Zeiss Otus 28mm f/1.4 APO-Distagon: the Reference Standard With a Gentle Grace
Related: apochromatic, computer display, depth of field, Eastern Sierra, focusing, howto, Lundy Canyon area, Zeiss, Zeiss APO, Zeiss Distagon, Zeiss DSLR Lenses, Zeiss Otus, Zeiss Otus 28mm f/1.4 APO-Distagon
Images on this page shot in the Eastern Sierra Nevada and elsewhere in California using the Nikon D810 and Sony A7R II (with lens adapter).
The Zeiss Otus 28mm f/1.4 APO-Distagon is slated for delivery in spring of 2016. I had a chance to shoot a prototype lens in September 2015 (used for this review) and later a final production arrived, confirming the performances. Otus lenses are kept within strict production tolerances, so a key benefit is never having to worry about the “bad sample” issue so problematic in the camera market today: an optical design can be terrific, but a lens has to be manufactured.
The Zeiss Otus 28mm f/1.4 APO-Distagon is the third Otus, following the 55mm f/1.4 APO-Distagon (late 2013) and 85mm f/1.4 APO-Planar (mid 2014). Fit and finish are identical to its siblings, but it stands out as the largest and heaviest of the trio, at about 3 p0unds / 1400 grams with lens hood and lens caps. The increased bulk results from the challenge of delivering high quality at f/1.4 in a 28mm: correcting optical aberrations at f/1.4 for a 28mm is like herding cats! Lens size is one way to address the challenges. Keeping a smaller form factor would inevitably compromise optical performance and/or increase the price, an approach used by other vendors—which shows—the Otus 28mm f/1.4 does have some optical compromises, but it is unrivalled in its tight control over all aberrations. It is not the best 28/1.4 in every respect (the Leica 28/1.4 Summilux-M ASPH has lower distortion), but in total performance it has no peer: it is the reference 28mm.
The elephant in the room may be a deciding factor for some: the Otus 28/1.4 is easily the largest and heaviest DSLR lens up to 135mm (as of 2015). Tilt/shift lenses and/or the Canon 85mm f/1.2L II do not seem particularly large near the Otus 28/1.4. Compare the Otus 28/1.4 APO-Distagon to its ZF.2 28/2 Distagon sibling as shown: the extra stop along with the world’s best 28/1.4 optical correction must be “paid for” with bulk and weight. While shooting handheld this weight is desirable because it steadies the camera, so the question is about carry/travel: those who walk/hike for miles or hours will find that a conscious “carry / not carry” decision pops into thought. Or it can simply be a space/packing issue (such as airline travel); the Otus 28/1.4 occupies the volume of two or three smaller lenses. Prospective buyers should ponder the size/weight factor carefully.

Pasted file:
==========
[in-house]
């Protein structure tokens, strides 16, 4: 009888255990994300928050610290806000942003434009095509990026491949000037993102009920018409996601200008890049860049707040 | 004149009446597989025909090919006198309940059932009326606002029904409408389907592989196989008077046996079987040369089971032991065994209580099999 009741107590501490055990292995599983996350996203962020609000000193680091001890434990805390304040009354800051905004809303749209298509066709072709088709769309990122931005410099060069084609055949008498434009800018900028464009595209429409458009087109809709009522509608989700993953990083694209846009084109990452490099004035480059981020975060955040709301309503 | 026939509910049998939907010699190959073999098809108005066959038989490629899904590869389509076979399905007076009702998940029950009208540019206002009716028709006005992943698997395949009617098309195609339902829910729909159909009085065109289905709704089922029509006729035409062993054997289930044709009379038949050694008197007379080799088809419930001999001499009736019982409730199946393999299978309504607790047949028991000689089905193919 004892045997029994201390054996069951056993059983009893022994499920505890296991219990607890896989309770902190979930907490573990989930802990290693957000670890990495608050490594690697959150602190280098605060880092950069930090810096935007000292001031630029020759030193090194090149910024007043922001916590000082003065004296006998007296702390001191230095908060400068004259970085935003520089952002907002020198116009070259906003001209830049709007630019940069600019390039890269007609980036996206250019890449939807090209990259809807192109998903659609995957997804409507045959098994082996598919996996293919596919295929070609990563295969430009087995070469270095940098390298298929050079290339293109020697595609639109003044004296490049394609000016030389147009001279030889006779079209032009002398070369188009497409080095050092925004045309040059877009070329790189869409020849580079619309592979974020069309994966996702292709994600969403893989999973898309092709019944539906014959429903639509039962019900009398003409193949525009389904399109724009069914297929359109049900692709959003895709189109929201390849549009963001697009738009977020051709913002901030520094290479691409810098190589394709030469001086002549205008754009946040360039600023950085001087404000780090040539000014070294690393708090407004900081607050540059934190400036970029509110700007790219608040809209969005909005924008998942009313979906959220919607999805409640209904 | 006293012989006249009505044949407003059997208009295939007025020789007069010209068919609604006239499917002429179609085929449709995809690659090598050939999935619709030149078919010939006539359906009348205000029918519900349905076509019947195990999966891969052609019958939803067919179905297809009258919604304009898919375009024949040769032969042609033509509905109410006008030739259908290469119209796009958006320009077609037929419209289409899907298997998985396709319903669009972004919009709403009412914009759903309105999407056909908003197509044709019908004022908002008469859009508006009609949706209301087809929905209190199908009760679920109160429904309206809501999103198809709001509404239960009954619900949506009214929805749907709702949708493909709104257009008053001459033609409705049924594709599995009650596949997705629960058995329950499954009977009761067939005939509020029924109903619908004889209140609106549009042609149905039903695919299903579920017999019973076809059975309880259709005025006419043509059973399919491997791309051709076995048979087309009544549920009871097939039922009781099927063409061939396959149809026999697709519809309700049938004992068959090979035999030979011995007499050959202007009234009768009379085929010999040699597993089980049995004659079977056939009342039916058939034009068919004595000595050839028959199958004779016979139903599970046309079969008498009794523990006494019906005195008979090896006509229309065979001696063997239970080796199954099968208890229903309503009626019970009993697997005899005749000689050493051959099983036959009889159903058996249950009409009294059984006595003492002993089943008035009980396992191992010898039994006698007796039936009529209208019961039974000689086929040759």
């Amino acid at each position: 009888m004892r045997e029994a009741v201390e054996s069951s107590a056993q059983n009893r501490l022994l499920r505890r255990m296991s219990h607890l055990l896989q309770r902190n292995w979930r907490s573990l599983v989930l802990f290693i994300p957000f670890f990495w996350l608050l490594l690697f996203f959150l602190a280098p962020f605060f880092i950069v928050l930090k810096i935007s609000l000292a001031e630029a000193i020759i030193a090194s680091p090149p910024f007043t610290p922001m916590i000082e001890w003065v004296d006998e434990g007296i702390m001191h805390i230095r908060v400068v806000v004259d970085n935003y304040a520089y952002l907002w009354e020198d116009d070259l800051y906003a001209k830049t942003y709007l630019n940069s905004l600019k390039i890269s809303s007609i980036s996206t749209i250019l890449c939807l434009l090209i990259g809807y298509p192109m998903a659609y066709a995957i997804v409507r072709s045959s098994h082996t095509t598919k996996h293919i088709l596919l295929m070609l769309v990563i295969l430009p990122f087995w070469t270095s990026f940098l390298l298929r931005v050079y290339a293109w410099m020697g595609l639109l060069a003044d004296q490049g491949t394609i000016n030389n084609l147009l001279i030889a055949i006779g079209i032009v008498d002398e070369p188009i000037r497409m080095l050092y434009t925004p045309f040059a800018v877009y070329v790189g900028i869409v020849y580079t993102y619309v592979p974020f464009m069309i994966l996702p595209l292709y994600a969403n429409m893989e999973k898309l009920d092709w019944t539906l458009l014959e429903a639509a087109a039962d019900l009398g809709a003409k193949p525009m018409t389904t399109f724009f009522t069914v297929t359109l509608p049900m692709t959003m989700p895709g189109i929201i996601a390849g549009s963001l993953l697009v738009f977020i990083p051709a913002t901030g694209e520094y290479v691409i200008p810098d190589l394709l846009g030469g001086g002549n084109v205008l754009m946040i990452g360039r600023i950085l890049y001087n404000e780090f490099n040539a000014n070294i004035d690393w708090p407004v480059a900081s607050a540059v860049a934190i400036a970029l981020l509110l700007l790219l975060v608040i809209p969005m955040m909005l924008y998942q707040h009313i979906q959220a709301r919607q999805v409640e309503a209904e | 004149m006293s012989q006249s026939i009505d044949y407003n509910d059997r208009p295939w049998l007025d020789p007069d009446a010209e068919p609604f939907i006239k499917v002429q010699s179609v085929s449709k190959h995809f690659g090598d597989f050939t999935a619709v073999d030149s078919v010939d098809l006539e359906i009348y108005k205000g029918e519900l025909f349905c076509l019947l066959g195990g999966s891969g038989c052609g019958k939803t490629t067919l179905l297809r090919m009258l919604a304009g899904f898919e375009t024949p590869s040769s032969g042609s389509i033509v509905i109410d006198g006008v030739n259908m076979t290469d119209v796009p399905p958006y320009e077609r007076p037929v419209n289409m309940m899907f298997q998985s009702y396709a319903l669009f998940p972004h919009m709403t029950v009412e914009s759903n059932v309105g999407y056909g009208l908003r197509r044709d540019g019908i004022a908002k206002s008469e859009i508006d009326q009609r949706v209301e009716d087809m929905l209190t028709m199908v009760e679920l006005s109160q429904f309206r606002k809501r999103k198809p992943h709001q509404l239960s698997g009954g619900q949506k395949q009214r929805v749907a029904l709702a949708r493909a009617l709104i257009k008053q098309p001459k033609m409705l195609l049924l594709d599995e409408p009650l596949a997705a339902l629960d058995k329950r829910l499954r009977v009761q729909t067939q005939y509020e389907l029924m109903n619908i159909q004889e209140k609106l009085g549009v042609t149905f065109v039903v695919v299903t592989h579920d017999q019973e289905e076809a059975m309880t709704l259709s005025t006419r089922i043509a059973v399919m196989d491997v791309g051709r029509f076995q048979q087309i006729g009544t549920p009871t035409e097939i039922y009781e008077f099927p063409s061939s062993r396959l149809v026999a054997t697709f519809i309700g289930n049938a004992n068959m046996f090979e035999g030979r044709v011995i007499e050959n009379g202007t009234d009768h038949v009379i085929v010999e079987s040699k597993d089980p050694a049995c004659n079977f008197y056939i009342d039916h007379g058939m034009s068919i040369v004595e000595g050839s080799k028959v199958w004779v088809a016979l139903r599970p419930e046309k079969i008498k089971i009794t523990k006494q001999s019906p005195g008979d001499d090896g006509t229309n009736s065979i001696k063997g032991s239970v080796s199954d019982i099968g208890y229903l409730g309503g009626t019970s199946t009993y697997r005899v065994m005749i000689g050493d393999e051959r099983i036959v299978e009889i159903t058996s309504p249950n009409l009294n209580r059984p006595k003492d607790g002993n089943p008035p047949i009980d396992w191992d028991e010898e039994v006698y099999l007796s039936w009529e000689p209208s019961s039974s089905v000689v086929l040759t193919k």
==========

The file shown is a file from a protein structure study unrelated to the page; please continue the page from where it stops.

Two well-used 28mm lenses following field work, with minor wear marks and dust.
Physical design of the Otus 28/1.4 is identical to its 55mm and 85mm siblings, except that the front-end flares out significantly, making a convenient support area spacious enough even for large hands. As with all Otii, the rubber focusing ring has no tactile feedback; the dimpled design used in Zeiss cine lenses would be a nice touch. As well, a rubber bumper on the lens hood and outer circumference would help with the inevitable minor bumps.
The focusing throw (range of movement and thus precision) is more generous than any other wide angle, with cine-lens bearings yielding the ultimate in focus feel and precision. Focus feel is critical because all Otus lenses demand precision focus lest the camera mercilessly reveal the error. Miss the focus at f/1.4 at 15 meters out and it will be plain to see where focus landed because there is no deep zone of sharp/soft smearing (by optical aberrations) to obscure the error.
In magnified Live View, the Otus 28/1.4 is a breeze to focus using magnified Live View on the Nikon D810 or Canon 5DS R or on the Sony A7R II (when shot with lens adapter). Haze is absent, so the task of focusing is greatly eased with a crisp image at f/1.4.
In optical terms, the Otus 28/1.4 is a jack of all trades for still or video use: it has the lens speed, the low distortion, the flare control, the high performance, the precise focusing. But it is manual focus and that makes it tough where autofocus is needed. Use the Otus where appropriate and consider a relatively inexpensive autofocus 28mm as an accessory for when the Otus 28/1.4 won’t serve.
The Otus 28/1.4 lacks the optical aberrations and moderately strong field curvature of its 28mm f/2 Distagon sibling, but those “cinematic” flaws which some find appealing in the 28/2 are traded off for something better: an uncanny ability to separate a subject from its surroundings into clear planes of foreground/subject/background even at a considerable distance; see Fir Forest. It is thus an ideal lens for wide aperture landscapes. And yet the Otus 28/1.4 is not so well corrected as to be entirely free of minor faults, so it does not feel quite so clinically accurate as its 55mm and 85mm siblings. The superb sharpness of the 55mm and 85mm Otii is attenuated a bit in the Otus 28/1.4 (in the outer zones in particular), which might appeal as an imaging virtue, because an image is the sum of everything for a net visual impact.